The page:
Three years after those specific media and public diplomacy initiatives were taken, it is time to evaluate the American strategy to reach out to the people of the Middle East and even revisit the overall assumption that America’s problems in the Middle East can be mainly settled with public diplomacy and media outreach.

On the media front, Radio Sawa did fairly well in terms of attracting an audience especially among young Arabs because it put forth a nice format alternating Arabic and Western music hits. Once, I caught a ride in a taxi in Casablanca and noticed that the driver was listening to Radio Sawa. However, as soon as the news report came on, he quickly switched to the local station.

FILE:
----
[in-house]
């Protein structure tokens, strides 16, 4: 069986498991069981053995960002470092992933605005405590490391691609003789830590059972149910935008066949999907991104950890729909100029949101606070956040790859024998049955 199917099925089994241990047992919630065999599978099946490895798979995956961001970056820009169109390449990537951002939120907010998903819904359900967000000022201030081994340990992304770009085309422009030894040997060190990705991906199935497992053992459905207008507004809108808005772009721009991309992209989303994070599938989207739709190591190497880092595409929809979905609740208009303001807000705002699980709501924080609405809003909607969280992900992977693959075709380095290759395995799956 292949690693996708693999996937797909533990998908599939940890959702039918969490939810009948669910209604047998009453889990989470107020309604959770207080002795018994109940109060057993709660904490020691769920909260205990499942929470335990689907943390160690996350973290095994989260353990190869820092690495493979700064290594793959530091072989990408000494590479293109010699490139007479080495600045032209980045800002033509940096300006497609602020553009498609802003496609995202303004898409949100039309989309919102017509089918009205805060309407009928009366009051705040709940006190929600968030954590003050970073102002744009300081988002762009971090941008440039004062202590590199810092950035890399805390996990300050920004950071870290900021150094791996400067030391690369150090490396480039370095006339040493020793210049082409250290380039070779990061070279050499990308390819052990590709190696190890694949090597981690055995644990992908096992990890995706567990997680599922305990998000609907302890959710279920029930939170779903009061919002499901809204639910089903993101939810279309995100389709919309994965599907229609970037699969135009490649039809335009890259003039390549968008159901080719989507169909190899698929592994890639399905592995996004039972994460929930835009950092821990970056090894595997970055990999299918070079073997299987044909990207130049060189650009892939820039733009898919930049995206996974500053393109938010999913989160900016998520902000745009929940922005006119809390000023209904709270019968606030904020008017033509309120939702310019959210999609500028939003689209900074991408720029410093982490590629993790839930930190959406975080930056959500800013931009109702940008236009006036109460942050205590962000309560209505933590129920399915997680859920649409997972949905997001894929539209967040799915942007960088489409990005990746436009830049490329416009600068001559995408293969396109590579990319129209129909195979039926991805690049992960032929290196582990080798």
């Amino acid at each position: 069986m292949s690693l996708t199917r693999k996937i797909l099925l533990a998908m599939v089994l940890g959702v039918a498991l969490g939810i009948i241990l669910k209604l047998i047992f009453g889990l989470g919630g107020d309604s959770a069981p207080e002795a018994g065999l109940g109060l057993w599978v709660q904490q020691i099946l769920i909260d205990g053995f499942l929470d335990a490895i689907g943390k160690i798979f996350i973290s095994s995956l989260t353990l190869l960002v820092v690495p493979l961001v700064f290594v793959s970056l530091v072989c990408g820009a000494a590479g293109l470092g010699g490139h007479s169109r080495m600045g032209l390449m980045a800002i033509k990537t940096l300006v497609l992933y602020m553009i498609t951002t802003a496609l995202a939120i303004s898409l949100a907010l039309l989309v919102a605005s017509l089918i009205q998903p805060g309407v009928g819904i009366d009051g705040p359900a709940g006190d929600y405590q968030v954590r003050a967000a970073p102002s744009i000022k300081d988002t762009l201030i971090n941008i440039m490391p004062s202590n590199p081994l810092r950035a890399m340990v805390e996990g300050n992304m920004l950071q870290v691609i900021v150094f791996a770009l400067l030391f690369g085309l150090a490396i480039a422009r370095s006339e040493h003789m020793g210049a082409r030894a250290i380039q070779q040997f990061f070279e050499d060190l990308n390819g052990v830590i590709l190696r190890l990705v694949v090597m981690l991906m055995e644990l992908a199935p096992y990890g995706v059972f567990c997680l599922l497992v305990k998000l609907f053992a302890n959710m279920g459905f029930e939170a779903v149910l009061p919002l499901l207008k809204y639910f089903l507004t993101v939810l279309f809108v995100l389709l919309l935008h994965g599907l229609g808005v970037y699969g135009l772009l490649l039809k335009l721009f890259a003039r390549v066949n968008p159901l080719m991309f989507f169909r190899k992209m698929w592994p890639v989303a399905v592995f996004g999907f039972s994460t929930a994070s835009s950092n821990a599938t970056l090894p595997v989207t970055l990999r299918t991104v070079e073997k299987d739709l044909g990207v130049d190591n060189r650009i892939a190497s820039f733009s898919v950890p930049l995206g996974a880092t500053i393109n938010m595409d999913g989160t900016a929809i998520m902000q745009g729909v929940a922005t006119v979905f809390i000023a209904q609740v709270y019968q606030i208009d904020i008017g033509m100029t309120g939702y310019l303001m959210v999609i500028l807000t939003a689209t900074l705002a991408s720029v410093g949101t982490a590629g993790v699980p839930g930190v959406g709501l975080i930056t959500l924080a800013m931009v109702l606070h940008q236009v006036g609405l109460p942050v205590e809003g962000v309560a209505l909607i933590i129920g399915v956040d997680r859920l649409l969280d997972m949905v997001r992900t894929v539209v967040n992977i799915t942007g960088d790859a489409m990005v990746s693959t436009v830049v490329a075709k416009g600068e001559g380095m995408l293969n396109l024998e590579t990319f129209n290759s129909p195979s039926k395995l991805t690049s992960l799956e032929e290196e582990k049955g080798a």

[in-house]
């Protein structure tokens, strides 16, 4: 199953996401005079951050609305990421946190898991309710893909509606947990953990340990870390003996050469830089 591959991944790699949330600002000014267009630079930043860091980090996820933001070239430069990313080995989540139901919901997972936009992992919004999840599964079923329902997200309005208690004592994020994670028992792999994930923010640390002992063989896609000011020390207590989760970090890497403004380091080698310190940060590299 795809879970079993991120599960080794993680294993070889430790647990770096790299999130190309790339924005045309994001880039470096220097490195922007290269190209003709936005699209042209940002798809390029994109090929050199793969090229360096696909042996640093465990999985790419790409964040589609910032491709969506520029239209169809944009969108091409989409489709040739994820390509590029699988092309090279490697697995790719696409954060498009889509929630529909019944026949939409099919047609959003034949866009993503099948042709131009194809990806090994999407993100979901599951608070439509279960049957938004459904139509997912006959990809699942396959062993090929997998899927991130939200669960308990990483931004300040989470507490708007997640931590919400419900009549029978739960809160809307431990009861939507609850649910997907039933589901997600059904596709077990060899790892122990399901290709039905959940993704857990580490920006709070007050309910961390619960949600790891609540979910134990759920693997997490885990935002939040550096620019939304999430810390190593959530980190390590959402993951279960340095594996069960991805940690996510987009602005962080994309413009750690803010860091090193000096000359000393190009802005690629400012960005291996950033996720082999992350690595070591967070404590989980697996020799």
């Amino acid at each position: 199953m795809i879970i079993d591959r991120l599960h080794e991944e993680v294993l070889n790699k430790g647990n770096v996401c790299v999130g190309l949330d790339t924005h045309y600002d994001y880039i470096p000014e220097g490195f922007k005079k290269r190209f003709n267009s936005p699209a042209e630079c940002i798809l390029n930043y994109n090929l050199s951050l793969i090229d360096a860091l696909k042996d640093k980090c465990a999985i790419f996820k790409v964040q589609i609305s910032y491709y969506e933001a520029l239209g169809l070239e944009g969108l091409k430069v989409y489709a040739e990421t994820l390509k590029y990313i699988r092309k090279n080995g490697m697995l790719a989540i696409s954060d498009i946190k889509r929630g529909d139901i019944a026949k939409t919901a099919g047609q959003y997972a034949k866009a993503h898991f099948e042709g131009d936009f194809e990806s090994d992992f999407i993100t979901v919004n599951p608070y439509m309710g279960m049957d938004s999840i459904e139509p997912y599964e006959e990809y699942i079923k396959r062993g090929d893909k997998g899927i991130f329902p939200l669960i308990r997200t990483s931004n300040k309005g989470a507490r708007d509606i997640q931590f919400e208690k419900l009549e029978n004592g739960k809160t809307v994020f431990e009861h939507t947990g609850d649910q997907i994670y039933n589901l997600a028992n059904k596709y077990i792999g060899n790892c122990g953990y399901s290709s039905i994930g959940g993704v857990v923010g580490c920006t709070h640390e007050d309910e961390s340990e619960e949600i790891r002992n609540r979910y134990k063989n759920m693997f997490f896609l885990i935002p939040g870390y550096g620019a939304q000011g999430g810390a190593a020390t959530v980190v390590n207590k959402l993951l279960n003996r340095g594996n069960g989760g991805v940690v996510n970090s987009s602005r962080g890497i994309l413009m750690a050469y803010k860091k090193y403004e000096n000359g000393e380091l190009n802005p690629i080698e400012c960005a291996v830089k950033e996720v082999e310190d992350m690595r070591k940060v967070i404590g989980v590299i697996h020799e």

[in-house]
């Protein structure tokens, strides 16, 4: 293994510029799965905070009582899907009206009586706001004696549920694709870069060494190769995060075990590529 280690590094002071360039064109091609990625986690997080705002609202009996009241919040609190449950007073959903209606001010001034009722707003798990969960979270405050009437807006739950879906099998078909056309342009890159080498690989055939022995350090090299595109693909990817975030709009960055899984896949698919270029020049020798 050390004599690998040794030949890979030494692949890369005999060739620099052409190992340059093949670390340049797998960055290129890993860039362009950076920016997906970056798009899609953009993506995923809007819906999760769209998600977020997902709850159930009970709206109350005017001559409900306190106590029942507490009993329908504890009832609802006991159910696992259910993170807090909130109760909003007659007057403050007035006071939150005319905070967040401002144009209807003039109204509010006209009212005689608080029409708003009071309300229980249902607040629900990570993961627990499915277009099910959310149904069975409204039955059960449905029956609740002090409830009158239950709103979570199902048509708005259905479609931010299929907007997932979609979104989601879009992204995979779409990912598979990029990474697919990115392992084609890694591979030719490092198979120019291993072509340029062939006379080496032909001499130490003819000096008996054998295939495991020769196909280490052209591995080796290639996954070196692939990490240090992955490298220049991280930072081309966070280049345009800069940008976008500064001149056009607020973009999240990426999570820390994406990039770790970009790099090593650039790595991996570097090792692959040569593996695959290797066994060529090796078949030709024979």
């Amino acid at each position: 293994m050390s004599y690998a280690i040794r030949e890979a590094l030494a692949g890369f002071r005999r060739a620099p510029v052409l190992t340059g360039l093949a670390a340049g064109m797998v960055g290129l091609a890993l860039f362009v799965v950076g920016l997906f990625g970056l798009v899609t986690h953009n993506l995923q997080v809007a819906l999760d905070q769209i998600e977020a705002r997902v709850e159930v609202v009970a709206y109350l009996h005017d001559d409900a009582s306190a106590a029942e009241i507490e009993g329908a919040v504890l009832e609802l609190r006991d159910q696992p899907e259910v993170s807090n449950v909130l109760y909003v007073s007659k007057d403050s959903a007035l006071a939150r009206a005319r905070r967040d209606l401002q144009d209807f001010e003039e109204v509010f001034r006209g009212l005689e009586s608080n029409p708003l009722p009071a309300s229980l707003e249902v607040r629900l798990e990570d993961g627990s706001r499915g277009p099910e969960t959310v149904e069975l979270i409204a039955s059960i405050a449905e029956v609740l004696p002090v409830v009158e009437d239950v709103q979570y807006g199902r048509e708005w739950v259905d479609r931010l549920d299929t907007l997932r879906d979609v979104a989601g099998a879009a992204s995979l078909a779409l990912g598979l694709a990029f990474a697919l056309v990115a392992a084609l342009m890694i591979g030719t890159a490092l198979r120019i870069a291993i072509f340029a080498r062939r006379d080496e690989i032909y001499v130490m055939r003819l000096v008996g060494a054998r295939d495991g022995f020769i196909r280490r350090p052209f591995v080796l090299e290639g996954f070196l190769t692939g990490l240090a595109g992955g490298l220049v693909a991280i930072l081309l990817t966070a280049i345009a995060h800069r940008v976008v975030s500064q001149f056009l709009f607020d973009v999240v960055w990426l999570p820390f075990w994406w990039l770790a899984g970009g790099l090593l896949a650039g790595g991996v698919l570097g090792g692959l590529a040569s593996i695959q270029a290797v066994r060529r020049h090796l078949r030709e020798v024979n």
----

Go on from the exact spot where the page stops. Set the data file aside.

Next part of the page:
I asked: Why?

He said: “They [the US] think we are stupid”.

I probed further by asking: But why listen to it at all if that’s how you feel?

He quickly replied: "I like the music they have on".

In October 2004, a report by the State Department’s Office of the Inspector General found that, although Radio Sawa was able "to attract a large audience in key Middle East countries, the station has been so preoccupied with building an audience through its music that it has failed to adequately measure whether it is influencing minds." My exchange with the Taxi driver in Casablanca hints that the challenge Radio Sawa faces is one of legitimacy and credibility as long as it is viewed as an instrument of the US government. I think objectivity dictates that we at least consider the fact that the station is presented with a hard task in abnormal circumstances with the shroud of US government propaganda hanging over its head.